Directors in Focus: Kenneth Branagh
The Yorker, 12 May 2011
The Wikipedia page for 'Thor' contains a cast list with select quotes from the actors explaining why they chose the project. There is the usual PR-friendly stuff - “there's something very Shakespearean about the film” or “I wanted to add a human dimension to the character” or, my favourite, courtesy of Anthony Hopkins, “I'm a little like Odin myself.” But there's one particular reason that keeps cropping up: “I did it because Kenneth Branagh was directing.” Idris Elba said it. Stellan Skarsgård said it too. Natalie Portman pretty much says Branagh was the only reason she decided to take the role. Whatever Kenneth Branagh is doing, he must be doing something right.
Respected both as a director and an actor, Branagh has been a fixture of the stage and screen for almost thirty years. As an actor, he can play supporting, scene stealing roles in blockbusters like 'Harry Potter' and 'Valkyrie'. He can take the lead and carry an entire project, as he did in the television series 'Wallander'. As a director, he has flirted with mainstream Hollywood to varying degrees of success (the aforementioned 'Thor', his take on 'Mary Shelly's Frankenstein') but has also maintained an independent, creative streak with projects like 'The Magic Flute'. You could never accuse Kenneth Branagh of playing it safe. After all, this is the man who cast and directed Keanu Reeves in the film adaptation 'Much Ado About Nothing'. Not only that, he managed to get a half decent performance out of him. For that alone, Branagh deserves at least a knighthood.
Branagh brought his love of Shakespeare to the big screen with 'Henry V' in 1989, acting as director, writer and lead actor, bringing him several Oscar nominations in the process. His next two Shakespeare adaptations, 'Much Ado About Nothing' (1993) and 'Hamlet' (1996) fared equally as well, proving that you don’t need Leonardo DiCaprio and a modern soundtrack to make Shakespeare accessible.
Branagh’s other forays into film have been wildly erratic. He floundered most with 1994’s 'Mary Shelly’s Frankenstein', an ambitious but chaotic mess that was unfortunately a staple of my GCSE English class. It would be his last attempt at directing a big budget blockbuster until this year’s 'Thor'. Perhaps burned by 'Frankenstein'’s hostile reception, his directing efforts remained more low-key. His choice of acting roles, however, was anything but. Supporting roles in 'Wild Wild West' and 'Harry Potter and the Chamber of Secrets' led some cynics to accuse Branagh of ‘going Hollywood’. True, 'Wild Wild West' doesn’t exactly have the intellectual depth of 'Henry V'. But who cares – Branagh is deliciously campy as the main villain, and was the only good thing in what was otherwise just a vehicle for Will Smith’s ego.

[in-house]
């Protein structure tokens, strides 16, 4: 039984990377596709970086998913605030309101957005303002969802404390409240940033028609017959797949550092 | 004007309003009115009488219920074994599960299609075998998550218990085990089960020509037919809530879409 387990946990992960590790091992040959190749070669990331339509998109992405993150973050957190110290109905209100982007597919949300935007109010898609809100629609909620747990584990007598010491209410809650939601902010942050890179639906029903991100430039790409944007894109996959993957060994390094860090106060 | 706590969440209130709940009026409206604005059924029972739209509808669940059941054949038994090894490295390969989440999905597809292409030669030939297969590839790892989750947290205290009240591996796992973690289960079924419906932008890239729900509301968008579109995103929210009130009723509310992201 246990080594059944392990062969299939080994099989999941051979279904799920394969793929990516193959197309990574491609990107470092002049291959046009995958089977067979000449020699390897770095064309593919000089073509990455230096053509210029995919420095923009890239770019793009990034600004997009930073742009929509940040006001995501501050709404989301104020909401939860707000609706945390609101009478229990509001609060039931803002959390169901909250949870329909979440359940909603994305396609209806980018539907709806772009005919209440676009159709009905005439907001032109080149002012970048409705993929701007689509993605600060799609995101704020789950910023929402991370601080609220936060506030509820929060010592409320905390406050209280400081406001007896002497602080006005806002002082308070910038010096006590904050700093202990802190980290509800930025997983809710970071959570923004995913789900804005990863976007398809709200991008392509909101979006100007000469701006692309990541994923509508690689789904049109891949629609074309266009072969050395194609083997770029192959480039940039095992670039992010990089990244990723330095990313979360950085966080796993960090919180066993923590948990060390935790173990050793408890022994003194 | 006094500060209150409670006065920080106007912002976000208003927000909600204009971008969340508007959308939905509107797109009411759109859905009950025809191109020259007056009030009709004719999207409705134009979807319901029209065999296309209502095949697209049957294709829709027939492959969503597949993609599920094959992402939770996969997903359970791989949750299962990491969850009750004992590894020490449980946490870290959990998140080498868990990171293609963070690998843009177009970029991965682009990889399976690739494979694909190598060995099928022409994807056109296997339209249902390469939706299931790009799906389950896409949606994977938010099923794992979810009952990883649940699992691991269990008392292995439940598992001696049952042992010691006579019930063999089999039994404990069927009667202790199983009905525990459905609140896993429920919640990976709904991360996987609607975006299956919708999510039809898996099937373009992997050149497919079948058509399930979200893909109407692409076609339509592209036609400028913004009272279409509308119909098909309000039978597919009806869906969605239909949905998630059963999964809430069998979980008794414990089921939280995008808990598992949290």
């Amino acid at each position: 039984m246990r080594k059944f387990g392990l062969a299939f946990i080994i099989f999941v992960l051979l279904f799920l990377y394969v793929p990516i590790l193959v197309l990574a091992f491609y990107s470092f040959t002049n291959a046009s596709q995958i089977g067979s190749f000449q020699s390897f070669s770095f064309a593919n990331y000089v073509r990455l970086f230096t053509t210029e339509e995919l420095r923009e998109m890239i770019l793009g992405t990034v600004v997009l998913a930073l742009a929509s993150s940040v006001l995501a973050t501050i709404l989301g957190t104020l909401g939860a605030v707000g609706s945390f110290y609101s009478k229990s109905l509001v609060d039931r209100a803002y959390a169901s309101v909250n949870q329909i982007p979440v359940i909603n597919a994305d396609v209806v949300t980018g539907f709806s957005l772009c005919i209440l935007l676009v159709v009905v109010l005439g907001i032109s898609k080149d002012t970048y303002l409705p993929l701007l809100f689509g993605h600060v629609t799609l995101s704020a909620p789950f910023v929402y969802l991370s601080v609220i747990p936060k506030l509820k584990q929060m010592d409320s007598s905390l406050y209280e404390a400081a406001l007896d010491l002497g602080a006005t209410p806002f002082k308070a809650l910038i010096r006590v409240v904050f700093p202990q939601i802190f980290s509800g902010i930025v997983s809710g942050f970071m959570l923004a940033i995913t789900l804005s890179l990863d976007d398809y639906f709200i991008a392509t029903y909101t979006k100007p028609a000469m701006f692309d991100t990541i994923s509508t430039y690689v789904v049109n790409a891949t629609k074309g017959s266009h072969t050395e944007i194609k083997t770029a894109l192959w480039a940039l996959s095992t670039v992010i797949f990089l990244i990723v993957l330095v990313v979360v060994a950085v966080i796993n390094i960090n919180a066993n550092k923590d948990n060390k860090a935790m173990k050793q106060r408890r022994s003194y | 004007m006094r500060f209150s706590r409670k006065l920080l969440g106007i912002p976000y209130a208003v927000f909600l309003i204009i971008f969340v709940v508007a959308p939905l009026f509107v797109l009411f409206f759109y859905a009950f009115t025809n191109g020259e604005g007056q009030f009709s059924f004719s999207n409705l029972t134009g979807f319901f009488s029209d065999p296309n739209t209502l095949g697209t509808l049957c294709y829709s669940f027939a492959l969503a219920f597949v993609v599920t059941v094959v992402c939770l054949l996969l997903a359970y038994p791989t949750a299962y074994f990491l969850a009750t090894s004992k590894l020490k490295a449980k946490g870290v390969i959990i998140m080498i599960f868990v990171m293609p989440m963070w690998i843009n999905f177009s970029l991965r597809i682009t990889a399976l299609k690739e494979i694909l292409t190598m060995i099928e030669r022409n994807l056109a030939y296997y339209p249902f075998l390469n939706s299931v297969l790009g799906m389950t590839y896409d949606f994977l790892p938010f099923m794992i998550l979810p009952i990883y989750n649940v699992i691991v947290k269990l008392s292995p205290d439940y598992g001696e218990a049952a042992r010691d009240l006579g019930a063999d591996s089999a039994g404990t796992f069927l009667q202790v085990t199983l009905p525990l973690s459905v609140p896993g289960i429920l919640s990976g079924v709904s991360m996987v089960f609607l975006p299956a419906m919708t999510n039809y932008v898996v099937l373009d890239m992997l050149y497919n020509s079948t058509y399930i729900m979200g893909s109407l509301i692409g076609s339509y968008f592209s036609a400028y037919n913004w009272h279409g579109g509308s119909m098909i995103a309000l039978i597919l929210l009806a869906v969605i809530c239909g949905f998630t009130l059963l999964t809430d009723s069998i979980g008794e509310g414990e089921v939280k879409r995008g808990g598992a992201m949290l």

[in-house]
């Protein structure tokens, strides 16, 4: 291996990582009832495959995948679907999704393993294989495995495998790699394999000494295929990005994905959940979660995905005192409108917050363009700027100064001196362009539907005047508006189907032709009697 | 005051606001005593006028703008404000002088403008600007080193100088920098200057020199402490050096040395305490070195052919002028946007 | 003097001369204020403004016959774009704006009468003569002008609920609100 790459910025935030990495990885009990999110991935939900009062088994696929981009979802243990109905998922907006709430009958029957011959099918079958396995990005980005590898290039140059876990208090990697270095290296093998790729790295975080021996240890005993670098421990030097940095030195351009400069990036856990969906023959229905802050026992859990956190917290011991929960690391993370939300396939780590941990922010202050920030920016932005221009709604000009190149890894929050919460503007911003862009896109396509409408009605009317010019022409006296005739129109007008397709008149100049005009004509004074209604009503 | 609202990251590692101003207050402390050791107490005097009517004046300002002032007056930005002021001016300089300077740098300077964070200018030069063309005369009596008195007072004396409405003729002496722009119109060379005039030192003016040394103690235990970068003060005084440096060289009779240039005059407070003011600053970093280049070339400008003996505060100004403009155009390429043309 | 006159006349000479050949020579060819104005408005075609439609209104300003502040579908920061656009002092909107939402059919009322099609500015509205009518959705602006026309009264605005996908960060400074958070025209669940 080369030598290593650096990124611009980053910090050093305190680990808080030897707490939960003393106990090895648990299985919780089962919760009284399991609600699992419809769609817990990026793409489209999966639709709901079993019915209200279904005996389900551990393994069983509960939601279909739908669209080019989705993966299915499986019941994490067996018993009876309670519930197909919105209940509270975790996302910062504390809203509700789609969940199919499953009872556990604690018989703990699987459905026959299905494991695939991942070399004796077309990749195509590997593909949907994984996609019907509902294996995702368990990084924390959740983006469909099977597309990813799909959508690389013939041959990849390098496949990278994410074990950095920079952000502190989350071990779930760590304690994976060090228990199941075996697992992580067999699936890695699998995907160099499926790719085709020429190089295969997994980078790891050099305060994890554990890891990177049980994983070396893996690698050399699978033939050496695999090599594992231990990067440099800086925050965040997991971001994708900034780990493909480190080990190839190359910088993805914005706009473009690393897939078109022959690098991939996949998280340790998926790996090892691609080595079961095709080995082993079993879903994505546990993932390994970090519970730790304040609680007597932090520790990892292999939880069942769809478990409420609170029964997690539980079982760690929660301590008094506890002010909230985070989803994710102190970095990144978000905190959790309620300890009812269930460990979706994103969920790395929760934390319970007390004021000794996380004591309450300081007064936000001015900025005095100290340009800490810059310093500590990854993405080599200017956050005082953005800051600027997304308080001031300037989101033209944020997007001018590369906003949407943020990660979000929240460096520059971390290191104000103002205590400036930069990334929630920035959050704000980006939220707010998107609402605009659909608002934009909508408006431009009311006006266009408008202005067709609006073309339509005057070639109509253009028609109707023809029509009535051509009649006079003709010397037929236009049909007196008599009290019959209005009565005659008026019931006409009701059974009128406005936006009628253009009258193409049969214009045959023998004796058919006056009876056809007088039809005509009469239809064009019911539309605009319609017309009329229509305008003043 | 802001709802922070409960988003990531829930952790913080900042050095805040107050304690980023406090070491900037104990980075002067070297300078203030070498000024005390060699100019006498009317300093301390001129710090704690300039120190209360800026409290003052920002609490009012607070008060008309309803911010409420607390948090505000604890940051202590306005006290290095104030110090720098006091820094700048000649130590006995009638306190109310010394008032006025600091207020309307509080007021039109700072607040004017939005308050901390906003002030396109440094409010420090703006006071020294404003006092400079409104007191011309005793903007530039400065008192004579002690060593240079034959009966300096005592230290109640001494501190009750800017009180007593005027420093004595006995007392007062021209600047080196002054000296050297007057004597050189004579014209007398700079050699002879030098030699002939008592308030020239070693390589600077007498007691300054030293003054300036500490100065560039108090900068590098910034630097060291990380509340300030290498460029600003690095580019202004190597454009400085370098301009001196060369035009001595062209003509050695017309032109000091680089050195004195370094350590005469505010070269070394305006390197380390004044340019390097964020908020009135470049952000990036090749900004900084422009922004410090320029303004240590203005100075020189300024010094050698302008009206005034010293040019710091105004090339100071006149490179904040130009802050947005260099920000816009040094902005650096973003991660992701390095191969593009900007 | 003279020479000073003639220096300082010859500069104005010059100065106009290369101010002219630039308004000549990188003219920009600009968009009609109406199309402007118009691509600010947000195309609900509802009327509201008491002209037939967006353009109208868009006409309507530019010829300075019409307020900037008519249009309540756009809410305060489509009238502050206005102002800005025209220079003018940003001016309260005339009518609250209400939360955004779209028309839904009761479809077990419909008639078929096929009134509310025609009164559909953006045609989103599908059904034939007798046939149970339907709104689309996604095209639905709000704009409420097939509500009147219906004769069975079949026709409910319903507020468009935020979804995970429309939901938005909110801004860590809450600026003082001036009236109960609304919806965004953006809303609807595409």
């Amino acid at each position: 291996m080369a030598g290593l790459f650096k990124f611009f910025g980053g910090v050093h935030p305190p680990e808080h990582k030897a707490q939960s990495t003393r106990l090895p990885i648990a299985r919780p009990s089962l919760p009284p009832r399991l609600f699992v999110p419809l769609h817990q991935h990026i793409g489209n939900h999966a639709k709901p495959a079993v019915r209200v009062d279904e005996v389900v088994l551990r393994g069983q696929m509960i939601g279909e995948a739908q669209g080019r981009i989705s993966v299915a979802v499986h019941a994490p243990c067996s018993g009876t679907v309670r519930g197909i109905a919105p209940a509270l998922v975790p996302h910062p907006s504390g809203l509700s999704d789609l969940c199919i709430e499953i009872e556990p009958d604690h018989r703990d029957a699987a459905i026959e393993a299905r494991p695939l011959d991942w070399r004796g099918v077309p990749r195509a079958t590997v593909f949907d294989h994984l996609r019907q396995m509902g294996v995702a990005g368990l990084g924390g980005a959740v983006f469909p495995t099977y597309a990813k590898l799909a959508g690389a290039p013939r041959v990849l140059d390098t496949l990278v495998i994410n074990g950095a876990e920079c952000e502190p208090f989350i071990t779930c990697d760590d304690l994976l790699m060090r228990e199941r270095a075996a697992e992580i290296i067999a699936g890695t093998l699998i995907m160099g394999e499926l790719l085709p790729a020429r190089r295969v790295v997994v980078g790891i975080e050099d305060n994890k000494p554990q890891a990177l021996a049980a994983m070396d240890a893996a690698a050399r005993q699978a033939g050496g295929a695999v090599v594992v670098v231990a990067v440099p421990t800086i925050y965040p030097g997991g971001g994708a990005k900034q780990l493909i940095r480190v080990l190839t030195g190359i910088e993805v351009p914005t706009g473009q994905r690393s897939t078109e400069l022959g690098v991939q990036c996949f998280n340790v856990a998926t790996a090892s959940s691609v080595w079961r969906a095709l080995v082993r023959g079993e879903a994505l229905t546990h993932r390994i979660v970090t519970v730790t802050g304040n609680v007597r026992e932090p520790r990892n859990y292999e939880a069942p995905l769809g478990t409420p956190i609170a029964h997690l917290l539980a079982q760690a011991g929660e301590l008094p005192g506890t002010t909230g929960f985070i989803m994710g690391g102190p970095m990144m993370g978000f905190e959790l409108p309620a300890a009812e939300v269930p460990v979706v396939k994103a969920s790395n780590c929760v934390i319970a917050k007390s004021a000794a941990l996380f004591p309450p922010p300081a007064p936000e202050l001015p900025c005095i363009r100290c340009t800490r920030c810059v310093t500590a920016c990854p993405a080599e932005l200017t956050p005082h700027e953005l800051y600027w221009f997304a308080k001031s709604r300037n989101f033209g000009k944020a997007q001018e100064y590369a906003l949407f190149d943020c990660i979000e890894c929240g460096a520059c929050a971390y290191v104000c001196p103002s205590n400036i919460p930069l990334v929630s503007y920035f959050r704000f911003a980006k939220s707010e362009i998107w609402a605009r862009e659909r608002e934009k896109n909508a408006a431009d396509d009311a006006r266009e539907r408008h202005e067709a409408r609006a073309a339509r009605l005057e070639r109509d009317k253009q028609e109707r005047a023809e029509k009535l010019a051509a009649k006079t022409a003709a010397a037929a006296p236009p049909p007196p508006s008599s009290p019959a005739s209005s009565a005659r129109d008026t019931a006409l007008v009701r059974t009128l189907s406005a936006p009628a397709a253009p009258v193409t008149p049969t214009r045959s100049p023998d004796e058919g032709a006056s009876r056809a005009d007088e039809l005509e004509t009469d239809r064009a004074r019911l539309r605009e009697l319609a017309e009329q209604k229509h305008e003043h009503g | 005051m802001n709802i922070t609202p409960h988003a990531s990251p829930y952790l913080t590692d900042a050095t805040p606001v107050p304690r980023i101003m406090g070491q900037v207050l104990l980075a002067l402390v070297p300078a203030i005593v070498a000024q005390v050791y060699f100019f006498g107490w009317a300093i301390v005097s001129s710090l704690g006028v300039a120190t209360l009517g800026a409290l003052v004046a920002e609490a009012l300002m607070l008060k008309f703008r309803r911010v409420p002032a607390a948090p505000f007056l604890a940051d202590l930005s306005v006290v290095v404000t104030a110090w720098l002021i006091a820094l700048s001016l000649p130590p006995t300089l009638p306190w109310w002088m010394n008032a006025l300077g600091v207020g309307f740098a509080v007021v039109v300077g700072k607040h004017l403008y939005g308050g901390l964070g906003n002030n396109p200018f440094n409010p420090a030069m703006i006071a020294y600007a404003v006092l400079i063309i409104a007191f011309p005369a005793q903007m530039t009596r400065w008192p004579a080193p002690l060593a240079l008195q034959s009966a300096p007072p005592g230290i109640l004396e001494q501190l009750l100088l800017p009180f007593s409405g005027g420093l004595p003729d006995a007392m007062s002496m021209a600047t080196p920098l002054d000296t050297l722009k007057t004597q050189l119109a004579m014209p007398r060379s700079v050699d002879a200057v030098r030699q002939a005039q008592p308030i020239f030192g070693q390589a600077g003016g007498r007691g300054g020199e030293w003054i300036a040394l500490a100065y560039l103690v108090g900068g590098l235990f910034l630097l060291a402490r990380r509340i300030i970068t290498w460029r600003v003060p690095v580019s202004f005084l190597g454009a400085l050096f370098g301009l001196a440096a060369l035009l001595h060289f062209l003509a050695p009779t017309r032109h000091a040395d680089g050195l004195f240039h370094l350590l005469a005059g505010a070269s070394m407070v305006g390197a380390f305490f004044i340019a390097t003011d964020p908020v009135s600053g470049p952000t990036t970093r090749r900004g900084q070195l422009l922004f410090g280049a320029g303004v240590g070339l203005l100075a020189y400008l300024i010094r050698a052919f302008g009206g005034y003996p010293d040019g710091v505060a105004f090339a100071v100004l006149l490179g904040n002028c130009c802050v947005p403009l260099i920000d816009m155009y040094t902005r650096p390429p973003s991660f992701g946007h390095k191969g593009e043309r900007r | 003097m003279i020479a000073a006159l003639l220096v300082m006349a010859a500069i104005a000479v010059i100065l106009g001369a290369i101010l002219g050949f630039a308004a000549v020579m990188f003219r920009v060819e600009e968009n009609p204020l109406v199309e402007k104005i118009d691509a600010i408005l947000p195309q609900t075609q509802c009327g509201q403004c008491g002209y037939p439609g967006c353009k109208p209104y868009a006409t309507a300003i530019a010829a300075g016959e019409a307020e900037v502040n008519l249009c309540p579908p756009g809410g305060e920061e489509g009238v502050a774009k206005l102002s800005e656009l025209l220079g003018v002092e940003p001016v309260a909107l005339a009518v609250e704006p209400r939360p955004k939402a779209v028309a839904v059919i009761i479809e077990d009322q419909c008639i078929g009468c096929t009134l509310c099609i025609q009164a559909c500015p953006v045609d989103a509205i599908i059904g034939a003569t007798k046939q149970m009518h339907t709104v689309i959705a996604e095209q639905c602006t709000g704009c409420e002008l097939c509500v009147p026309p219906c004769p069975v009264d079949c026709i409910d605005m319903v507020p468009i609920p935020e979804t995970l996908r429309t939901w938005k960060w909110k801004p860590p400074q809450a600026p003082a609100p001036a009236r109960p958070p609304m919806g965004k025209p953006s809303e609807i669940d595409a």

He delivered a more serious role as Henning von Treskow in the vastly underrated thriller 'Valkyrie', a Bryan Singer project that retold the assassination attempt on Hitler. Yet arguably his most visible role of recent years is the title character in the BBC detective series, 'Wallander', a remake of the Swedish original. Branagh won over many of the initial doubters and managed to score himself nominations at the Emmys and the Golden Globes.
Yet he never abandoned the stage or directing. Recent forays behind the camera include the remake of the Michael Caine classic 'Sleuth' and a retelling of Mozart’s 'The Magic Flute'. His most recent project is 'Thor', based on the Marvel comic book. It’s an odd project for Branagh to take. Thor never seemed to be a character that lent itself well to a deep and complex retelling: he just seemed to smash stuff with his hammer. But Branagh makes do with what he’s got, and delivers an enjoyable and funny action romp.
At the very least, 'Thor' is a testament to Branagh’s talent as an artist. It may not be a perfect film, but it highlights just how versatile Branagh can be. More importantly, it shows that he can have fun. One moment, he will be playing Nikolai Ivanov in a small theatre on the West End. The next, he will be directing a scenery-chewing Anthony Hopkins, dressed in a ridiculous Norse outfit against a sprawling CGI backdrop. It’s slightly jarring, to be sure, but that’s what Branagh has always thrived on. Whether his next project is directing another Hollywood blockbuster, acting in the next series of 'Wallander', or adapting another Shakespeare play for the screen, you can guarantee that at the very least, it will be interesting. And remember this, because it bears repeating – he managed to get a good performance out of Keanu Reeves. I still can’t get over that.